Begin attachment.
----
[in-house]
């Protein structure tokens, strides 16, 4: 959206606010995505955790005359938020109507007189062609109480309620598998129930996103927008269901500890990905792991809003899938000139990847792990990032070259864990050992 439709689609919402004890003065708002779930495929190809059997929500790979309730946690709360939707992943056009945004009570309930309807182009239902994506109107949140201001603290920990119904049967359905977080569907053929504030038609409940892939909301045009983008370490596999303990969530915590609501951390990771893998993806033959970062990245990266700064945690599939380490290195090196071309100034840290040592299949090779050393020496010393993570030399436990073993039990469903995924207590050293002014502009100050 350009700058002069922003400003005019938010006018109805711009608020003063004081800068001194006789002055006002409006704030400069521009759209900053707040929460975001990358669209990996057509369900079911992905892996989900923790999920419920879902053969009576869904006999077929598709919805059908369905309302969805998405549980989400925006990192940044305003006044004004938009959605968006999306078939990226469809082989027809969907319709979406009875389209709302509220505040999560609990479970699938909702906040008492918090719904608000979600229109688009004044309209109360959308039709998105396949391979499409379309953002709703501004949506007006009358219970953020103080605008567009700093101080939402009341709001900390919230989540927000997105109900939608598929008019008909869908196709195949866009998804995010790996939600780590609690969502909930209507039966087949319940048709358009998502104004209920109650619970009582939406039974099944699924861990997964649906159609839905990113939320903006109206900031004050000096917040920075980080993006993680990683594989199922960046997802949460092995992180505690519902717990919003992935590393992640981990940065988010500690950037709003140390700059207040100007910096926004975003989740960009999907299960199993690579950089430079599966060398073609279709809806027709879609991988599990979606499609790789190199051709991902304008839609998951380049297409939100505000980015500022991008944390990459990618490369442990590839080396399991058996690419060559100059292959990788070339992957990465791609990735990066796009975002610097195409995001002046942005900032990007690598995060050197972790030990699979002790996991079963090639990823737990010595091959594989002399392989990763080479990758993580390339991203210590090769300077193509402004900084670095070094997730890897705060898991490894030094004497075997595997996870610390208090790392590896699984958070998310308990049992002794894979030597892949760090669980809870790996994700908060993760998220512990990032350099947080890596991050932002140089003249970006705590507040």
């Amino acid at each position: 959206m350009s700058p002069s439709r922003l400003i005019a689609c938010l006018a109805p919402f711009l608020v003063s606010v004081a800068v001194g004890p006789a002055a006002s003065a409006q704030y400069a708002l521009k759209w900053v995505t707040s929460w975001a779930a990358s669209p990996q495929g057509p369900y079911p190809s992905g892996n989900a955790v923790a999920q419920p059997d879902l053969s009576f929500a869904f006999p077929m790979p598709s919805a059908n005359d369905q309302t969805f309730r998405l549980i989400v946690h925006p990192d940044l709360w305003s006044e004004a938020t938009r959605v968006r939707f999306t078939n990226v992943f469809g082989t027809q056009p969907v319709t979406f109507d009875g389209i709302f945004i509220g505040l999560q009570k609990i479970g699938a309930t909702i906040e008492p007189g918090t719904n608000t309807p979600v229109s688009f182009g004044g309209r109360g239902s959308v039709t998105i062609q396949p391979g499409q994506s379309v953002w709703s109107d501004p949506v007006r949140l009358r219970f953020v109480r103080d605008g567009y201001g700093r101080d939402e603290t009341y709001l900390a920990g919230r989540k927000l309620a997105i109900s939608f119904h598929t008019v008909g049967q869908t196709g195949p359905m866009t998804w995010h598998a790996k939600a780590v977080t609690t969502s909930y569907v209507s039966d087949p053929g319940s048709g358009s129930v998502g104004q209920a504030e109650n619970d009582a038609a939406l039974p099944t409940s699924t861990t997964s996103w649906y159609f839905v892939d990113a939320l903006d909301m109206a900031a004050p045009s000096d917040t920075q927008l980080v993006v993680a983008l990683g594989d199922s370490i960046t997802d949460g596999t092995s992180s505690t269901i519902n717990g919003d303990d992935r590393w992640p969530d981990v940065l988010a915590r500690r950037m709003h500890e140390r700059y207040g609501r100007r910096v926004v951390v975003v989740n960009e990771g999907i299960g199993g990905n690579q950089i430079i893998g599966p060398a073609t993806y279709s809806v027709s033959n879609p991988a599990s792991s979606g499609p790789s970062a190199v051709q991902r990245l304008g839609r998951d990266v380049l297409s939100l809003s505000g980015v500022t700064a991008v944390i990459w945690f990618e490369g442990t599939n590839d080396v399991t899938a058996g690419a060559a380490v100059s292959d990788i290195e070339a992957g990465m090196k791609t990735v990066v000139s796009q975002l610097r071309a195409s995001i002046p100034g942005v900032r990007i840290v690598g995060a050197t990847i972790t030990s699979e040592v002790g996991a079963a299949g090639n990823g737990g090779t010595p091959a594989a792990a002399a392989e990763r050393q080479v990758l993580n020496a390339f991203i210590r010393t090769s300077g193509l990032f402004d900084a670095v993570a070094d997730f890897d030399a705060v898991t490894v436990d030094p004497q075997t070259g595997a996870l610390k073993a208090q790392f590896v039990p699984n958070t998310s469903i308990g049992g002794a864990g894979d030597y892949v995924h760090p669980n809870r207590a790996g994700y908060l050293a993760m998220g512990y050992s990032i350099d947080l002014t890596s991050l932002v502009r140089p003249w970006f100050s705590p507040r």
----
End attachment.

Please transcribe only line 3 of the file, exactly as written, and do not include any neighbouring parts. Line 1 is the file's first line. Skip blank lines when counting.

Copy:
């Amino acid at each position: 959206m350009s700058p002069s439709r922003l400003i005019a689609c938010l006018a109805p919402f711009l608020v003063s606010v004081a800068v001194g004890p006789a002055a006002s003065a409006q704030y400069a708002l521009k759209w900053v995505t707040s929460w975001a779930a990358s669209p990996q495929g057509p369900y079911p190809s992905g892996n989900a955790v923790a999920q419920p059997d879902l053969s009576f929500a869904f006999p077929m790979p598709s919805a059908n005359d369905q309302t969805f309730r998405l549980i989400v946690h925006p990192d940044l709360w305003s006044e004004a938020t938009r959605v968006r939707f999306t078939n990226v992943f469809g082989t027809q056009p969907v319709t979406f109507d009875g389209i709302f945004i509220g505040l999560q009570k609990i479970g699938a309930t909702i906040e008492p007189g918090t719904n608000t309807p979600v229109s688009f182009g004044g309209r109360g239902s959308v039709t998105i062609q396949p391979g499409q994506s379309v953002w709703s109107d501004p949506v007006r949140l009358r219970f953020v109480r103080d605008g567009y201001g700093r101080d939402e603290t009341y709001l900390a920990g919230r989540k927000l309620a997105i109900s939608f119904h598929t008019v008909g049967q869908t196709g195949p359905m866009t998804w995010h598998a790996k939600a780590v977080t609690t969502s909930y569907v209507s039966d087949p053929g319940s048709g358009s129930v998502g104004q209920a504030e109650n619970d009582a038609a939406l039974p099944t409940s699924t861990t997964s996103w649906y159609f839905v892939d990113a939320l903006d909301m109206a900031a004050p045009s000096d917040t920075q927008l980080v993006v993680a983008l990683g594989d199922s370490i960046t997802d949460g596999t092995s992180s505690t269901i519902n717990g919003d303990d992935r590393w992640p969530d981990v940065l988010a915590r500690r950037m709003h500890e140390r700059y207040g609501r100007r910096v926004v951390v975003v989740n960009e990771g999907i299960g199993g990905n690579q950089i430079i893998g599966p060398a073609t993806y279709s809806v027709s033959n879609p991988a599990s792991s979606g499609p790789s970062a190199v051709q991902r990245l304008g839609r998951d990266v380049l297409s939100l809003s505000g980015v500022t700064a991008v944390i990459w945690f990618e490369g442990t599939n590839d080396v399991t899938a058996g690419a060559a380490v100059s292959d990788i290195e070339a992957g990465m090196k791609t990735v990066v000139s796009q975002l610097r071309a195409s995001i002046p100034g942005v900032r990007i840290v690598g995060a050197t990847i972790t030990s699979e040592v002790g996991a079963a299949g090639n990823g737990g090779t010595p091959a594989a792990a002399a392989e990763r050393q080479v990758l993580n020496a390339f991203i210590r010393t090769s300077g193509l990032f402004d900084a670095v993570a070094d997730f890897d030399a705060v898991t490894v436990d030094p004497q075997t070259g595997a996870l610390k073993a208090q790392f590896v039990p699984n958070t998310s469903i308990g049992g002794a864990g894979d030597y892949v995924h760090p669980n809870r207590a790996g994700y908060l050293a993760m998220g512990y050992s990032i350099d947080l002014t890596s991050l932002v502009r140089p003249w970006f100050s705590p507040r």